Elections in Israel: Five polls in four years: What’s wrong with Israeli politics? | Jobi Cool


Stop us if you’ve heard this one before: On Tuesday, Israelis go to the polls to elect a new Knesset, or parliament. This is the fifth time in less than four years that voters have voted. Holding elections that are often bound to raise questions. Here are some answers.

Israel has a parliament made up of several parties – none of which have ever received enough votes on their own to secure a majority of seats. That means parties must join forces to form a coalition and reach the 61 seats needed to form a ruling government. Those coalitions can also be crazy – lose the support of one party, or sometimes even one MP, and you’ve lost the majority.

The other factor is Benjamin Netanyahu. He served as prime minister longer than anyone in Israel’s history, is in the middle of a corruption trial, and is generally polarizing. Some top centre-right politicians who agree with him ideologically refuse to work with him for personal or political reasons.

That made it difficult for him to build a lasting governing majority after the previous four elections, and last year his opponents managed to assemble an unprecedented coalition of parties from across the political spectrum to keep him out of power. But that coalition only held together for about a year and a quarter before its leaders, Yair Lapid and Naftali Bennett, backed down and called for new elections.

Lapid took over as prime minister in the last months of his government this year.

Netanyahu’s center-right Likud party will almost certainly become the largest party in the Knesset after Tuesday’s vote, according to polls. They will probably win about 30 parliamentary seats, a quarter of the total, suggests a summary of polls from Haaretz, for example.

Incumbent Prime Minister Yair Lapid will be hoping that his centrist Yesh Atid party will come in a strong second place.

The man he partnered with to assemble the last government, Naftali Bennett, is not running this time; his party has split and faces possible electoral annihilation.

Defense Secretary Benny Gantz is aiming for a strong showing at the head of a new party called National Unity, the successor to his Blue and White party, which now includes Bennett’s former ally Gideon Saar and former Israel Defense Forces general Gabi Eisenkot. political debut.

A far-right coalition called the Religious Zionist Party, led by Bezalel Smotrich and Itamar Ben Gvir, may be the largest far-right party ever to sit in the Knesset.

On the other hand, the once-mighty Labor Party and its predecessors, which ruled Israel essentially as a one-party state for its first 30 years under David Ben-Gurion and his successors, are a shadow of their former selves and are predicted. winning only a few seats.

Israel is a parliamentary democracy where people vote for the party they support. Each party that receives at least 3.25% of the vote receives a certain number of seats based on a percentage of the total number of votes it received.

The 3.25% threshold is intended to keep very small parties out of parliament, an attempt to facilitate the formation of governing coalitions.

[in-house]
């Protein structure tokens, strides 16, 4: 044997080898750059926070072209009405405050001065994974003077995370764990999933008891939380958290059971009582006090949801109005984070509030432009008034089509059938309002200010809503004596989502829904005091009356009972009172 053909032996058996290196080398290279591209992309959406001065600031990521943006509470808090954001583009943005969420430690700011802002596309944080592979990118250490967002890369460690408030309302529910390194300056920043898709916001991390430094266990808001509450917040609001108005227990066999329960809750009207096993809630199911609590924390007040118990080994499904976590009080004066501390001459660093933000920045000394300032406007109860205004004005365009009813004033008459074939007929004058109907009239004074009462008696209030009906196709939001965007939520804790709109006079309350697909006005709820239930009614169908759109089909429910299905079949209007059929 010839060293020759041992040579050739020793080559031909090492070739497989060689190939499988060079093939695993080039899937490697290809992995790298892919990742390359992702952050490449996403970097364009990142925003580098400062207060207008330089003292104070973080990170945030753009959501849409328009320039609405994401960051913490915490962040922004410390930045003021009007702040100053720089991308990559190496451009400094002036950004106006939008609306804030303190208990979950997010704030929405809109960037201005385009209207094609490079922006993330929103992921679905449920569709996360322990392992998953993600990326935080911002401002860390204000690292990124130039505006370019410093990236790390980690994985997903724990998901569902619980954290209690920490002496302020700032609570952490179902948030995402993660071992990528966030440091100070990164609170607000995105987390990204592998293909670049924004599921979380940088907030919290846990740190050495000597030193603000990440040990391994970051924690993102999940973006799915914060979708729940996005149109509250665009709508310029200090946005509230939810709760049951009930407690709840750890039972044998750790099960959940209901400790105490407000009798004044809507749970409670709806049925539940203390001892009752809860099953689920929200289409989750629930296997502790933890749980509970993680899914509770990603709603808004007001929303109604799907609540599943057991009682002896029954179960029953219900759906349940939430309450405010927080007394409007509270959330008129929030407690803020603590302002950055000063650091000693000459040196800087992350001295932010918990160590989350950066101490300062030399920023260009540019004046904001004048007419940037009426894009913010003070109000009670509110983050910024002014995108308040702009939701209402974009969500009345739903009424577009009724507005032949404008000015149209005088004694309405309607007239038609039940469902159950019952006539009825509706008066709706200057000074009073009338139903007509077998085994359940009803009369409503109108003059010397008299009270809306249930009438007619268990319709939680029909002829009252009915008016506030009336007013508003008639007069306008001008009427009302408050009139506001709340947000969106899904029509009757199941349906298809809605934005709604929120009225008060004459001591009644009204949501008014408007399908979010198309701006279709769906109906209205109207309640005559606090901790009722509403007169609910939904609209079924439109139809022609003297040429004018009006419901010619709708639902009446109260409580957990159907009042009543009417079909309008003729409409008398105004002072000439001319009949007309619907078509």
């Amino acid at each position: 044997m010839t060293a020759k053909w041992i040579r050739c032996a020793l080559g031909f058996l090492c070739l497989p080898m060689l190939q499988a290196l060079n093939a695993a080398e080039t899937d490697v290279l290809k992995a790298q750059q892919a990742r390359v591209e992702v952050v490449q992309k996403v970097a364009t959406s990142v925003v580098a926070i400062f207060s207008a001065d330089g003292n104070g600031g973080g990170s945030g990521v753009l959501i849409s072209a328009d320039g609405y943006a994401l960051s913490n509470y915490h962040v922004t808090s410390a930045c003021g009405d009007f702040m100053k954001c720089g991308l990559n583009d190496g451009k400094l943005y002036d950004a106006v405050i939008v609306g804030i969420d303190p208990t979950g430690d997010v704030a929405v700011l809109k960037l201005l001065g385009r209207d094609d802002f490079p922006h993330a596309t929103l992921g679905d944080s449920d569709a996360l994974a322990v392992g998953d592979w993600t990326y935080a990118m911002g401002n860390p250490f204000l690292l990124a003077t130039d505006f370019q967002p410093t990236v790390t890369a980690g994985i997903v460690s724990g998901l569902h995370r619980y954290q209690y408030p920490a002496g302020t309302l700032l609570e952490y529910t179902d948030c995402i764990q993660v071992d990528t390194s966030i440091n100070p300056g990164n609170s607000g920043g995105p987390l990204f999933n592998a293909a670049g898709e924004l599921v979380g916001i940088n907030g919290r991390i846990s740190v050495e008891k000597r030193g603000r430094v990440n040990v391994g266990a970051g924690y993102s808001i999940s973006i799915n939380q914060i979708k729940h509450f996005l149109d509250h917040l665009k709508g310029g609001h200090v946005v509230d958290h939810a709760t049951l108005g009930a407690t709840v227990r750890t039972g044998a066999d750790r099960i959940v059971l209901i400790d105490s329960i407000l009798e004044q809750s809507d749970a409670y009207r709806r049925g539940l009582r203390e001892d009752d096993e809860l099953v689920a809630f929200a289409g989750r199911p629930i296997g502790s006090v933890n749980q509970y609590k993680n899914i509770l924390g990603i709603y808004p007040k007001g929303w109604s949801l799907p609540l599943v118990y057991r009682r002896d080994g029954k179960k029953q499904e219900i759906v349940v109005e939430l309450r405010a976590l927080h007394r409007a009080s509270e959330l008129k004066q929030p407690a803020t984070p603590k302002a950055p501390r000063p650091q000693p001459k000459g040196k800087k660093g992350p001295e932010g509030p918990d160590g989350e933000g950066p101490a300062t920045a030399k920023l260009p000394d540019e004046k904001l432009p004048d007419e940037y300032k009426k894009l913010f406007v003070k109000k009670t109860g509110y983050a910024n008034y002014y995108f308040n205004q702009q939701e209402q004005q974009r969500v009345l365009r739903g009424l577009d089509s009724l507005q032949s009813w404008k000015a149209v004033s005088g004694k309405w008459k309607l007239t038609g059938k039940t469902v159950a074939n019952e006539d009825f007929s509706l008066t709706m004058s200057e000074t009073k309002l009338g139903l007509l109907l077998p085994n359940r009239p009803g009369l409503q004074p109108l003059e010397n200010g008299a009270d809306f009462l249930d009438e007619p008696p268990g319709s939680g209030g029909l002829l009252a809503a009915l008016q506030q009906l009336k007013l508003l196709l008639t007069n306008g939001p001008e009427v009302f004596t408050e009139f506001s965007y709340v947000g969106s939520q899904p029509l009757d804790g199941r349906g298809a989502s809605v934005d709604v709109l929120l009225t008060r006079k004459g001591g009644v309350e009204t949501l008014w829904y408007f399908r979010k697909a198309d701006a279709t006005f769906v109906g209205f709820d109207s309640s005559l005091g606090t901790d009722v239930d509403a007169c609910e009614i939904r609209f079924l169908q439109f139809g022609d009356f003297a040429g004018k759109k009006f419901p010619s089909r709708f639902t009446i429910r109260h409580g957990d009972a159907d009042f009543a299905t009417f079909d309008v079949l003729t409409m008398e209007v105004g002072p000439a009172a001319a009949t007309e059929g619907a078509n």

Israel has previously experimented with electing the prime minister directly, separate from the Knesset, the way the US elects the president and parliament separately. It proved unmanageable and the country returned to traditional parliamentary elections.

Final polls suggest Netanyahu’s party and its potential allies are hovering around a knife-edge of 60 seats, and the drama of election night will be whether the former prime minister scrapes by.

If his party wins a clear majority, his way to build a government is clear and he will return to power.

If the Netanyahu coalition falls below 61 seats, matters are more complicated. Netanyahu would still likely get the first chance to form a government if his Likud party is the largest in the Knesset, which could lead to days or weeks of negotiations that go nowhere.

Netanyahu speaks to supporters in a converted truck at a campaign event this month.

Incumbent Prime Minister Lapid could then have a chance to try to form a government, provided his Yesh Atid party is the second largest. But his outgoing government included – for the first time in Israel’s history – an Arab party that has since splintered into smaller parties that are not allowed to join another Israeli government (even if he invites them, which is not certain.)

That could mean no one can build a majority government, raising the possibility of … more elections. While party talks are ongoing and until a new government is formed, Lapid remains as interim prime minister.

Israelis are concerned about many of the same issues that people around the world are – especially the cost of living.

They are also always focused on safety. In the region, Iran’s nuclear ambitions and support for militant groups are always a concern, and more locally, violence has been high this year between Israel and the Palestinians.

Some constituencies have their own special concerns, such as extremist representatives, who want state support for their institutions and exemptions from military service; and religious Zionists, who want support for settlements in the West Bank.

But the elections in Israel these days are overwhelmingly about one issue and one person: Benjamin Netanyahu.

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